MARSHALL TOWNSHIP, Mich. (WOOD) — A Battle Creek woman was arrested Tuesday after authorities say they found her with $12,500 worth of fentanyl-laced heroin.
The Southwest Enforcement Team, a multiagency drug task force, says it got a tip about drugs being delivered to the Battle Creek area. Around 5 p.m., an assisting Michigan State Police trooper pulled over the suspect’s vehicle on I-94 near Marshall. With the help of his dog, the trooper discovered about 4 ounces of heroin laced with fentanyl, SWET says.
“It does not shock me because Calhoun County is in the midst of a fentanyl-driven opioid overdose epidemic,” William Nettleton, the medical director of the Calhoun County Public Health Department, said Wednesday.
He said the stigmas surrounding the epidemic and those that use illegal drugs only makes the problem worse.
“It breaks my heart to hear people who use drugs say that ‘I’m uncomfortable speaking to my doctor about this,’” Nettleton said. “’I’m uncomfortable seeking care. I’m uncomfortable speaking to my friends and family about what’s happening in my life.’ That’s going to make them less likely to seek help.”
The mixture of fentanyl and heroin is deadly. Nettleton says just an ounce is enough to kill.
“The month that I started being the medical director in January of 2017, we had eight fentanyl-related deaths occur in a period of 23 days,” Nettleton said. “That’s remarkable. It’s hard for me to think of any other health-related event that is that severe.”
Detective Lt. Jim Lass of SWET hopes drug users know just how potent the mixture can be.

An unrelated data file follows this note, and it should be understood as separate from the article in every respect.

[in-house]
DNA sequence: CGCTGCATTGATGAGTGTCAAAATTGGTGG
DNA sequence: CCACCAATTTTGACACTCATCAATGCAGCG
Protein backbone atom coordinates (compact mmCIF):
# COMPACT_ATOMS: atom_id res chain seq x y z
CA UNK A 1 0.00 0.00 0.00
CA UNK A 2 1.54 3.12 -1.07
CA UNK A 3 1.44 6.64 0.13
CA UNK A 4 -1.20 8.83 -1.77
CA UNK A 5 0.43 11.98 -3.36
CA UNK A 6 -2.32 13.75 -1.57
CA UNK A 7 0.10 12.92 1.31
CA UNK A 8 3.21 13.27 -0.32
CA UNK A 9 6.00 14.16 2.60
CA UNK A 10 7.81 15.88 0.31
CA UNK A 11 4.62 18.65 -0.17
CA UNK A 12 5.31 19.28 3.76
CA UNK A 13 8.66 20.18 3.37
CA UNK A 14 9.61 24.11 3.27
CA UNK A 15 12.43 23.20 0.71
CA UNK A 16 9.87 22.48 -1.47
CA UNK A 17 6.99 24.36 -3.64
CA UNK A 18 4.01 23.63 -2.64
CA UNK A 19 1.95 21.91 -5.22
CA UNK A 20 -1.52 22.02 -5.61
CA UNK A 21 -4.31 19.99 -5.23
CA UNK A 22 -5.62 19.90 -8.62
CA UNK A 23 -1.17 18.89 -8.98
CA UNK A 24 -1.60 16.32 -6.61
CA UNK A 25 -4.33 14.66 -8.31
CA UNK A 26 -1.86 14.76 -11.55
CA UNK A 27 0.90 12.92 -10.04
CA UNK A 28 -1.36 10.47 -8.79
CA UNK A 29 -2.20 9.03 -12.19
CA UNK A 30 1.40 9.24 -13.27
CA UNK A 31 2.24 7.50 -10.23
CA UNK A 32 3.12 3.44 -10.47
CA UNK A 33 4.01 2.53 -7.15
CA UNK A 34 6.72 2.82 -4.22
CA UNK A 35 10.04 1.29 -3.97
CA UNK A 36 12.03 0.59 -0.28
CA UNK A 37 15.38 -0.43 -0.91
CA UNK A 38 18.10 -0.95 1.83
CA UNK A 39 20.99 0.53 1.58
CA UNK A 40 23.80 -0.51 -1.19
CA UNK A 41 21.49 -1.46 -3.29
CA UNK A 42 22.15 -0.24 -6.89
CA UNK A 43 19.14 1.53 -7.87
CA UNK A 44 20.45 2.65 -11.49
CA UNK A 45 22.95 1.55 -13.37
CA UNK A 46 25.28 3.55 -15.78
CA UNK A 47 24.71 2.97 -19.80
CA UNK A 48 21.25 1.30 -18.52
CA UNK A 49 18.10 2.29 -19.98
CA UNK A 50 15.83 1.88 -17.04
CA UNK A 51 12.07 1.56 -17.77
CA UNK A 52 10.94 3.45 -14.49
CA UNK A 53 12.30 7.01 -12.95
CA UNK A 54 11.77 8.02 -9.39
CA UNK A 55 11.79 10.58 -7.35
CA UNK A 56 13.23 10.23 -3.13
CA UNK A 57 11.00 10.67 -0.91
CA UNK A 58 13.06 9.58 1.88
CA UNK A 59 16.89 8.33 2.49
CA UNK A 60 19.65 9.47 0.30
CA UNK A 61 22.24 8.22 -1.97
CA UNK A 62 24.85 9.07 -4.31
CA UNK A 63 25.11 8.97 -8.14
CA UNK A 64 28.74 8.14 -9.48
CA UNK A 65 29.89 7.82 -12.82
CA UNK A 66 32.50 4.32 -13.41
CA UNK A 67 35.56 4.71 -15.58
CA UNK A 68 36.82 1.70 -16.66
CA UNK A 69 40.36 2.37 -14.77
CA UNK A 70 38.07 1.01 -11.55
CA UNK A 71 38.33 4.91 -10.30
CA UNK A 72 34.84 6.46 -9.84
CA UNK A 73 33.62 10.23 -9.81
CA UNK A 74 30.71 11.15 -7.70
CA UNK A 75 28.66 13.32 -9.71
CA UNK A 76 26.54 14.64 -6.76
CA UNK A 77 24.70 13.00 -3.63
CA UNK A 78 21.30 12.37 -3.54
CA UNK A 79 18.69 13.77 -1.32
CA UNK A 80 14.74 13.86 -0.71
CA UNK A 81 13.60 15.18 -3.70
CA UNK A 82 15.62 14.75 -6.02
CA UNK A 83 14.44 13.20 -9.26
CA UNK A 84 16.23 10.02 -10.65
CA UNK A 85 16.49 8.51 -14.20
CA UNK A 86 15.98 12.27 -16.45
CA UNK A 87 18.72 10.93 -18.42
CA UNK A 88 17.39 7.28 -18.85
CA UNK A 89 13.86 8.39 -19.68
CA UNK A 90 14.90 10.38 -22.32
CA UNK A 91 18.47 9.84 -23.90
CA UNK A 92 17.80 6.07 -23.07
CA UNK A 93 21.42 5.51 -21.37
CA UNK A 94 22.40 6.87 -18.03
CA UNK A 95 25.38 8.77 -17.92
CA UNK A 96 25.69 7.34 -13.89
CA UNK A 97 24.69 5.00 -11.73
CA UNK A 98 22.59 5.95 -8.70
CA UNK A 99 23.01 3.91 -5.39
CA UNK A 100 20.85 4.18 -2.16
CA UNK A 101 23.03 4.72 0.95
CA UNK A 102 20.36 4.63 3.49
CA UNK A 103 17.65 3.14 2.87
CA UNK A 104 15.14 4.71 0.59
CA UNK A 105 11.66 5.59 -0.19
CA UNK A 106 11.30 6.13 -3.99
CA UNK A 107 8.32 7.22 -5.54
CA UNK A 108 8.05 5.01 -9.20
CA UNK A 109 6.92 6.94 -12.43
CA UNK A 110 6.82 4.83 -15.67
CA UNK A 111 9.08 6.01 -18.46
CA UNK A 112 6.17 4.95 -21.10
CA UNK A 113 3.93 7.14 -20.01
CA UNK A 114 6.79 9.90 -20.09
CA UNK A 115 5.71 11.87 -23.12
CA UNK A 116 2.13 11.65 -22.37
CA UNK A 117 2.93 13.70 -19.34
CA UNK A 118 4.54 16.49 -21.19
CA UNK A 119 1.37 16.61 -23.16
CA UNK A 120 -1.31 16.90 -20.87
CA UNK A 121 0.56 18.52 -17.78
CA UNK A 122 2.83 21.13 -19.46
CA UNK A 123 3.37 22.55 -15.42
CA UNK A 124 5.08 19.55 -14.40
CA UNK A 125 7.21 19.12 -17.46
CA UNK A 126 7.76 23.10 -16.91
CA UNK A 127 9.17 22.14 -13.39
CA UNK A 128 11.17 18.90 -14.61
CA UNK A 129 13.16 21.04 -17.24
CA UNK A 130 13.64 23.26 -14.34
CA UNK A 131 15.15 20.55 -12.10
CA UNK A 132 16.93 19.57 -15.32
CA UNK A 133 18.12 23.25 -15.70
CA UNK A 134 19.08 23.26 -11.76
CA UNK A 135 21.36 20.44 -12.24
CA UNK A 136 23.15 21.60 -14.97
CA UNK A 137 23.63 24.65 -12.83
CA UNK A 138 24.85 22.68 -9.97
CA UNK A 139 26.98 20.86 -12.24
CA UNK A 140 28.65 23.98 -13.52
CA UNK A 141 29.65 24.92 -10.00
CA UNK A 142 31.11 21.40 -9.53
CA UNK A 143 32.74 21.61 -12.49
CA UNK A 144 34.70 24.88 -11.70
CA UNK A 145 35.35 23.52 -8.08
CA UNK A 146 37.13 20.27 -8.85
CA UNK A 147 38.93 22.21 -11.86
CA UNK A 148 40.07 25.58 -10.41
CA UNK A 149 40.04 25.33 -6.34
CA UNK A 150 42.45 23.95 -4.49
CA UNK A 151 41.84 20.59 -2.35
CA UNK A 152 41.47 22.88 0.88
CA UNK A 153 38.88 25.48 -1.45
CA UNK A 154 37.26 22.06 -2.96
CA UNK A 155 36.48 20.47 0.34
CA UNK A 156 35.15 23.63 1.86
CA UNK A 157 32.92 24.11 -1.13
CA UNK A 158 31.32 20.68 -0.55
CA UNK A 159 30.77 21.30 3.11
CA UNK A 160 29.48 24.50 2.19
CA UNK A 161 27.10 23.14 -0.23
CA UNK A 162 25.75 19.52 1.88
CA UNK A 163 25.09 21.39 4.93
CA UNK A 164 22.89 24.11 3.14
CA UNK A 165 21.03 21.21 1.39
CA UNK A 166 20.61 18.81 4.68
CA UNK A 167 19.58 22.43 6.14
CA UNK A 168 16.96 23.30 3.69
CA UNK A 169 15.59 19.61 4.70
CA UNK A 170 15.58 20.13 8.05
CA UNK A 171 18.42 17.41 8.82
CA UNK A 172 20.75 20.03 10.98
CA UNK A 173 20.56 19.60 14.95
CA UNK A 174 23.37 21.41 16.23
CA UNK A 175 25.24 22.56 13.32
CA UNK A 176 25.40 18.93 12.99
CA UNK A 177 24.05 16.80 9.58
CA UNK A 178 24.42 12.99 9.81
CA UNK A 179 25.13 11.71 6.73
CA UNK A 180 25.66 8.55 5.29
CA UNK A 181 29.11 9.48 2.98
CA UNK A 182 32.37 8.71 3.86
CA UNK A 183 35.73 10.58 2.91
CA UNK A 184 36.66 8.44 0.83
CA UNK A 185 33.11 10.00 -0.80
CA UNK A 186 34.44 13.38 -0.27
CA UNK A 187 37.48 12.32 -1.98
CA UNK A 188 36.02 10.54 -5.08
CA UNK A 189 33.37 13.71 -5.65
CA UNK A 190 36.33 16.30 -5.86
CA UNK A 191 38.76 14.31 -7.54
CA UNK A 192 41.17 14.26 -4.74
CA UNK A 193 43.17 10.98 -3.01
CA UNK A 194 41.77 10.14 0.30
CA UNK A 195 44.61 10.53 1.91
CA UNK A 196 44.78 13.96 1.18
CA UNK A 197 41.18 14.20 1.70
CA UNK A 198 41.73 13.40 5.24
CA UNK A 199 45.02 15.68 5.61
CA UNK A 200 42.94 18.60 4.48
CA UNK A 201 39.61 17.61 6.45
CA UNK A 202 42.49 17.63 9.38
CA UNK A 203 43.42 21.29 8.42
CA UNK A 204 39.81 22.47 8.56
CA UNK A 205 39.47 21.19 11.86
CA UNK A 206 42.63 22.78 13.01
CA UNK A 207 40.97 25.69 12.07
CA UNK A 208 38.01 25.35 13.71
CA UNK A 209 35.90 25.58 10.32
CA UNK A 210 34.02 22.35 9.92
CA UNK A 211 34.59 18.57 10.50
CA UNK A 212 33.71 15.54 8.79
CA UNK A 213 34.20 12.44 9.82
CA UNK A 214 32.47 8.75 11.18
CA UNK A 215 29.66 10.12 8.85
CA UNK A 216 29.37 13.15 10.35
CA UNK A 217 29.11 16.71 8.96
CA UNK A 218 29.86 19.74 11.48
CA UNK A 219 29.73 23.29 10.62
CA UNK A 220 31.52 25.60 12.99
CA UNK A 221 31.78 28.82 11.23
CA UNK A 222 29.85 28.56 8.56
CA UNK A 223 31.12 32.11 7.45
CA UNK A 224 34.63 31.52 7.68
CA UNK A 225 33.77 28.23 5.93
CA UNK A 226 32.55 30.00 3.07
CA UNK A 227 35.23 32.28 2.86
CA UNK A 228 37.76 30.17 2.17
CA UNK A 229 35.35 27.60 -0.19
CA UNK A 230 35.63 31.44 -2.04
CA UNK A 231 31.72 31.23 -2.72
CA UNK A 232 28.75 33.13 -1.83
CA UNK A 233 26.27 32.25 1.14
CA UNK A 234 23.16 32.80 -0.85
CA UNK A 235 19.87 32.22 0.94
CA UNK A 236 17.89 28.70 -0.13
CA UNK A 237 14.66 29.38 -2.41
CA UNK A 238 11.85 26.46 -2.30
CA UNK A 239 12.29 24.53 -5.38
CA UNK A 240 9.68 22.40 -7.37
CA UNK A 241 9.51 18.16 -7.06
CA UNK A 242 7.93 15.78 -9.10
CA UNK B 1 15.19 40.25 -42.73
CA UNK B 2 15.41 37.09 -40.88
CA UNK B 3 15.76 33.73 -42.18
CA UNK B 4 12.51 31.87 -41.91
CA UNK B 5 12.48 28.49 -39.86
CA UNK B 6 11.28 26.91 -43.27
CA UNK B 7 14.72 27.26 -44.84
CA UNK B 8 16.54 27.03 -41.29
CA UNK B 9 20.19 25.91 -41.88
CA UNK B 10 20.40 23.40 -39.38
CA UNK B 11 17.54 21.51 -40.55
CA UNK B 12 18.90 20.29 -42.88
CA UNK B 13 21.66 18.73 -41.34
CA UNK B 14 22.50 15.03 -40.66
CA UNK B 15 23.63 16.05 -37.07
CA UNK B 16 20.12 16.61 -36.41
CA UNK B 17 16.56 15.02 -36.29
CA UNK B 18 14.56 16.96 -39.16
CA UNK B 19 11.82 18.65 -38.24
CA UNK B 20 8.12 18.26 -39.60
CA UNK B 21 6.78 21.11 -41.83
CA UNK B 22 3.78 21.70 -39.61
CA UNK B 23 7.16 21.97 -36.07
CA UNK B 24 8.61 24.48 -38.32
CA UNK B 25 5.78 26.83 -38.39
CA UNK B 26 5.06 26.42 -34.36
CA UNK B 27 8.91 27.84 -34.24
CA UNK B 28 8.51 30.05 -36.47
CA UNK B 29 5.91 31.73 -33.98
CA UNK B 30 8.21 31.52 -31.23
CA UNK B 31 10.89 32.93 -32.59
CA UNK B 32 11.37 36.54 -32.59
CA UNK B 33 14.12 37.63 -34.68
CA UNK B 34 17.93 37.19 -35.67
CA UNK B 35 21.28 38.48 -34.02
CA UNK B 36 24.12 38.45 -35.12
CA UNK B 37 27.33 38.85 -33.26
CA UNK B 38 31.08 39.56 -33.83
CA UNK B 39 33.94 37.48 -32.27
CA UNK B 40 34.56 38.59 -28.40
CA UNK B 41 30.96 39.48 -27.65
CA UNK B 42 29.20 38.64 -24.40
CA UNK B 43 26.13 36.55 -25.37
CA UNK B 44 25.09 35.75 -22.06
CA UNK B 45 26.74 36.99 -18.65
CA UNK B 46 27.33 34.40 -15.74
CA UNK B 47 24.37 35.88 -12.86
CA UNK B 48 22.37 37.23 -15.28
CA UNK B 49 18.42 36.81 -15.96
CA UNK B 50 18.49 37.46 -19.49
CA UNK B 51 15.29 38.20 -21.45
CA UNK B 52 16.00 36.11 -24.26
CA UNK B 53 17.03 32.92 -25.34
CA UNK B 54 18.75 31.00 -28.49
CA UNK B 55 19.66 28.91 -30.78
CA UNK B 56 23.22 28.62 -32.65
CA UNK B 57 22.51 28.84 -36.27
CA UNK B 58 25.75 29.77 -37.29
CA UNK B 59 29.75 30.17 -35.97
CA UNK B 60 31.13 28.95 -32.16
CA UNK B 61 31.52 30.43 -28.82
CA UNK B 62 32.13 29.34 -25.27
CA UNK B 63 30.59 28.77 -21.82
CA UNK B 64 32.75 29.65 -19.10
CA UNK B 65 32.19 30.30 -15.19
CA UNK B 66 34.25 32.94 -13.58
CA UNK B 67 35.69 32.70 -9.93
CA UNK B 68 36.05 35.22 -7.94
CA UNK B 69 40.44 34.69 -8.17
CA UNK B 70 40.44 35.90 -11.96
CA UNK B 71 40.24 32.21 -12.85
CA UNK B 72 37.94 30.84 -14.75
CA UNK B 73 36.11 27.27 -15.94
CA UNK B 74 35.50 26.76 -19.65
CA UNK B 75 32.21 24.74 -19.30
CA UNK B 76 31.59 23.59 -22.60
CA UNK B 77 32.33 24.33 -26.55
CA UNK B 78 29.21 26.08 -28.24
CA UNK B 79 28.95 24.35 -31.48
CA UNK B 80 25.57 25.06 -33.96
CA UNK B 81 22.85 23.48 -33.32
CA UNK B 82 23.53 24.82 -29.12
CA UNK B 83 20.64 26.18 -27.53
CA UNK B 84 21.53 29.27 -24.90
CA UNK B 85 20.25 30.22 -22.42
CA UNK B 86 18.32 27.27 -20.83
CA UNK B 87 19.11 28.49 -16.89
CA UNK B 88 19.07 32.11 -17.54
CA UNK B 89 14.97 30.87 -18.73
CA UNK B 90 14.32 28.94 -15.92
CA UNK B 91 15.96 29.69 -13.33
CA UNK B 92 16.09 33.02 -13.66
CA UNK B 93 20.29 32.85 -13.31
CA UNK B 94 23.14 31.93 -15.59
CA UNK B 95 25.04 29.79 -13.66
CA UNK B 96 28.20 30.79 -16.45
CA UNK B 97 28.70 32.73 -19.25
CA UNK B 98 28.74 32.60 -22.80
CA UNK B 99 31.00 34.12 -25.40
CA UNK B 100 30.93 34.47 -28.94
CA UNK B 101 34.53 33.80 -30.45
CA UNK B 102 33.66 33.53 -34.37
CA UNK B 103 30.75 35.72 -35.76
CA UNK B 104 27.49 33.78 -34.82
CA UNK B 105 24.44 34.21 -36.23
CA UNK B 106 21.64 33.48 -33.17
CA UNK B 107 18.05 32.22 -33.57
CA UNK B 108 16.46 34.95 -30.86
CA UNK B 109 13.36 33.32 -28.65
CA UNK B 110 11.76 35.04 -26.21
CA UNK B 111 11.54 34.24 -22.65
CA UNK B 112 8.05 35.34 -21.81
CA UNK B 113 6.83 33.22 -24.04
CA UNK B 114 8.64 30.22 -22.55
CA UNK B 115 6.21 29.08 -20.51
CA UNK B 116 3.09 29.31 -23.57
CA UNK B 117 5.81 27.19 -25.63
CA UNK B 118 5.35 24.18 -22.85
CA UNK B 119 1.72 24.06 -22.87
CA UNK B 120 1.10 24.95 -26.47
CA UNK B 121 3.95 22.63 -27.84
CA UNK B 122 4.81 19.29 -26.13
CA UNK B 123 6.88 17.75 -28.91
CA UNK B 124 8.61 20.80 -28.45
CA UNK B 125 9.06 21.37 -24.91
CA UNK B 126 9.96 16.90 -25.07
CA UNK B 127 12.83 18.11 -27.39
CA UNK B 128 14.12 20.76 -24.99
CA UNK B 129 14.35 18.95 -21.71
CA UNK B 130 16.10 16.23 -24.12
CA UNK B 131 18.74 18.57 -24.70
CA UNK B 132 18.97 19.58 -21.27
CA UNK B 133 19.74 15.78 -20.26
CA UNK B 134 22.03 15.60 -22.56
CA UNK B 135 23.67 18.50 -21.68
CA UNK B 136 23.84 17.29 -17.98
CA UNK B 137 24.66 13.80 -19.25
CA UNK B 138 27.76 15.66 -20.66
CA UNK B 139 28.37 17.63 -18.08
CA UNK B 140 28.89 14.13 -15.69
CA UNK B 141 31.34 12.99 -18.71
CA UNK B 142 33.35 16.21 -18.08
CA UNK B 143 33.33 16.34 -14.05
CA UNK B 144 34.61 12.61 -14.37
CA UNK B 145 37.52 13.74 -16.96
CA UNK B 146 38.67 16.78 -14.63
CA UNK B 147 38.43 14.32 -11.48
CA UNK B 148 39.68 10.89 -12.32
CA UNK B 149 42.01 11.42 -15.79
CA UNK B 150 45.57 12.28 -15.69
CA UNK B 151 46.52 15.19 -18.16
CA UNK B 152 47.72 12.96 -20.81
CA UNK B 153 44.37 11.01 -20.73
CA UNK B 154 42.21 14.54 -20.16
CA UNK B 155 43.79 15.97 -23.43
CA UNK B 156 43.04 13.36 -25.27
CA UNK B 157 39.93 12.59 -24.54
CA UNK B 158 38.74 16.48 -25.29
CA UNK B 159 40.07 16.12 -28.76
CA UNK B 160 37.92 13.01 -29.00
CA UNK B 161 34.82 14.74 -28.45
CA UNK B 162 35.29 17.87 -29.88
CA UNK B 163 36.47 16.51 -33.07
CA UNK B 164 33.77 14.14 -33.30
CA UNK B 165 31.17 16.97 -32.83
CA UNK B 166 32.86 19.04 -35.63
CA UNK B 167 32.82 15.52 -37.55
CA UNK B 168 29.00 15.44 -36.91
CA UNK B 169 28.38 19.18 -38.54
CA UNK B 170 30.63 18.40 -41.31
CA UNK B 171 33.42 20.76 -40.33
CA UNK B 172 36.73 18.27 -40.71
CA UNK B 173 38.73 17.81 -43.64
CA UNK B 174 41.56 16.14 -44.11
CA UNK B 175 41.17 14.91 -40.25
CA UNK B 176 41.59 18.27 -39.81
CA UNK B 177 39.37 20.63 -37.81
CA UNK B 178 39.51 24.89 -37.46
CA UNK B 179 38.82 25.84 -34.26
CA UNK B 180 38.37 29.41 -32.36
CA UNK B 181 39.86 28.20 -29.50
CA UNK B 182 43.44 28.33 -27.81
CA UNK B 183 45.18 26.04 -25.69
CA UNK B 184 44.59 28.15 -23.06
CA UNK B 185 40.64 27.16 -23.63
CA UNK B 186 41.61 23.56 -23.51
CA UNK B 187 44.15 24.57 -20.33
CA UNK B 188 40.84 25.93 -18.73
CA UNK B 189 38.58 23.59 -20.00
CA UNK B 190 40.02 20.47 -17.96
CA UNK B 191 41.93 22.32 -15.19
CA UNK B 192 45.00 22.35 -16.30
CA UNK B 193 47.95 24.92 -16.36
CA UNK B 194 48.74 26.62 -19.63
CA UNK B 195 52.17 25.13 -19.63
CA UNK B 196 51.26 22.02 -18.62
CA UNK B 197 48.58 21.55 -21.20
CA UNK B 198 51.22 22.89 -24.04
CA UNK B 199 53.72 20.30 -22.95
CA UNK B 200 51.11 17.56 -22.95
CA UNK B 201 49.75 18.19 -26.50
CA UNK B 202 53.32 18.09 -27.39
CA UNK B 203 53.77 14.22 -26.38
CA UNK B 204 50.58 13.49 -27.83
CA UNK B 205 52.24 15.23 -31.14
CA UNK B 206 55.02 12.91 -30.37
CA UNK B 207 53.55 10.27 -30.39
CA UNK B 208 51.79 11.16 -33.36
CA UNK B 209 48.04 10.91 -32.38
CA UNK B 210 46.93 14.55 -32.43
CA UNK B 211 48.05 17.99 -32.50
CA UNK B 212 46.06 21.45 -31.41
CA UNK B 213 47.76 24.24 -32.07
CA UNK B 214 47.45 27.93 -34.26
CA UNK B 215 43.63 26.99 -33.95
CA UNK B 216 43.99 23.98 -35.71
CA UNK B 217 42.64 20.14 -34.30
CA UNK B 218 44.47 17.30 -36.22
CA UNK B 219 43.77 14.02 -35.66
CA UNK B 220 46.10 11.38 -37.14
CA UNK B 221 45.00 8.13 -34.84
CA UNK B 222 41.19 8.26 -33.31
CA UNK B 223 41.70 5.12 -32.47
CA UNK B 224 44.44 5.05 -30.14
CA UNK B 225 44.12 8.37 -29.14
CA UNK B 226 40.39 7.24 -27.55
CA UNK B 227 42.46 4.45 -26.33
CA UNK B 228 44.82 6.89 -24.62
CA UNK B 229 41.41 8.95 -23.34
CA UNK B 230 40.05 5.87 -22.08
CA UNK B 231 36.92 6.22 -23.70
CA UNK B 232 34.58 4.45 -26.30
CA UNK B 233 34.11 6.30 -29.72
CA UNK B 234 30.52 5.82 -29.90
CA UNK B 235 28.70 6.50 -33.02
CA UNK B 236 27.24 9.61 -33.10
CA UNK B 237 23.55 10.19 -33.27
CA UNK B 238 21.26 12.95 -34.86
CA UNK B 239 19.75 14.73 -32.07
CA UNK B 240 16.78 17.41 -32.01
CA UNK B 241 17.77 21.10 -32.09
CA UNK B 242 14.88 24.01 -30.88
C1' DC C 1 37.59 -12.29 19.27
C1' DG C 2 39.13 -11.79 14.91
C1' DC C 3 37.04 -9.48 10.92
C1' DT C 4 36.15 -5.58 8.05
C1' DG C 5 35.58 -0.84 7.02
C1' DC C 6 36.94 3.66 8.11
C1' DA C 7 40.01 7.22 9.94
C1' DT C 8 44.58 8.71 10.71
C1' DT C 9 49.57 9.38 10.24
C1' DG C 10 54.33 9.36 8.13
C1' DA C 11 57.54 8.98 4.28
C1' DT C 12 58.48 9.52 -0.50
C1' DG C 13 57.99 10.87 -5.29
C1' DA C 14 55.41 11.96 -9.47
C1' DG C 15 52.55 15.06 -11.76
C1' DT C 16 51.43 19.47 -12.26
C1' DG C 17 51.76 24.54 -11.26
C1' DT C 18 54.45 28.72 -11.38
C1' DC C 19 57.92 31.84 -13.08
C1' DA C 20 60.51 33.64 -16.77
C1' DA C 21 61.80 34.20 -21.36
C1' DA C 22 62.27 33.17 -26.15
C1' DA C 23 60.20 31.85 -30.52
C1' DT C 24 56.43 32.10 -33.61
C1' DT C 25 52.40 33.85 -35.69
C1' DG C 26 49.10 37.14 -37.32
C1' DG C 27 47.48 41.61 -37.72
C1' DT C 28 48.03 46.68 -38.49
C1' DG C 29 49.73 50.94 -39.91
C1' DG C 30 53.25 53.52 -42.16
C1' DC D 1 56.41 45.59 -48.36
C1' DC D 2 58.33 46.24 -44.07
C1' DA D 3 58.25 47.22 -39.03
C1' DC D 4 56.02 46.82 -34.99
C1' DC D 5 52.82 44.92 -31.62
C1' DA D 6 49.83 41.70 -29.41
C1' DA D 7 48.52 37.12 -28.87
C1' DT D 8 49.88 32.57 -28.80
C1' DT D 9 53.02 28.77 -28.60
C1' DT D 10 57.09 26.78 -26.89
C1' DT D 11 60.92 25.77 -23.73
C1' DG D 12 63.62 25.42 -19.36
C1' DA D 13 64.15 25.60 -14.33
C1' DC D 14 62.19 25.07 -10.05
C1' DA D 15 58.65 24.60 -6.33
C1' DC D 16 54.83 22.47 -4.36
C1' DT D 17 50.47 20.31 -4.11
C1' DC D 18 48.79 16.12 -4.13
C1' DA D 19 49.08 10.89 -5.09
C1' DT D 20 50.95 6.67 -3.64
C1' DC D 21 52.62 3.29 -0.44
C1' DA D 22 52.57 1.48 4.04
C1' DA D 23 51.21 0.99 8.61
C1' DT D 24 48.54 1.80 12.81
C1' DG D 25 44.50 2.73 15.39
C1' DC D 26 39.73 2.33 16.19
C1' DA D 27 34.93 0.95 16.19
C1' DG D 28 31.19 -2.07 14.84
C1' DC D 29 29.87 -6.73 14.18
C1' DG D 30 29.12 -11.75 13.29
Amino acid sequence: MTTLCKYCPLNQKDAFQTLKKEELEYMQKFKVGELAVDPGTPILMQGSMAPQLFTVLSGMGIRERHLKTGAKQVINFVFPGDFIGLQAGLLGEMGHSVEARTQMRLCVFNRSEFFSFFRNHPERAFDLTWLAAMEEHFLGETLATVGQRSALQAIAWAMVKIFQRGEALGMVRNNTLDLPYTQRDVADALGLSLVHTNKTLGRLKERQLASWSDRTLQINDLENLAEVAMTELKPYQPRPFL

“Fentanyl is about 50 times more potent than what heroin would be,” Lass said. “If you take just a packet of sugar that you put in your cup of coffee, it’s got 4 grams of sugar, roughly, in it. You get one gram, then divide that down to two milligrams of fentanyl, that amount of size is fatal.”
Nettleton and other Calhoun County officials have set up spaces where drug users and addicts can come and receive help for free.
“A great resource for our community is the Summit Pointe Recovery Center located in Battle Creek. People can come and be with a peer coach, someone who’s going through addiction and meet them where they’re at,” Nettleton said. “We’ll get you, drive you to the recovery center 24 hours a day, seven days a week to get the help that you need. Our community cares about people who use drugs.”
Lass said that approach, along with taking the drugs off the street, will lead to a healthier, safer community.
“Having the public social services with the programs to get help for those that are addicted is critical,” Lass said. “So getting that help, getting the customer base away from the dealers, helps us.”
The driver busted Tuesday was arrested and taken to the Calhoun County jail. She faces a charge of possessing a controlled substance with the intent to deliver. Authorities are withholding her name until she’s arraigned. SWET says the investigation is ongoing.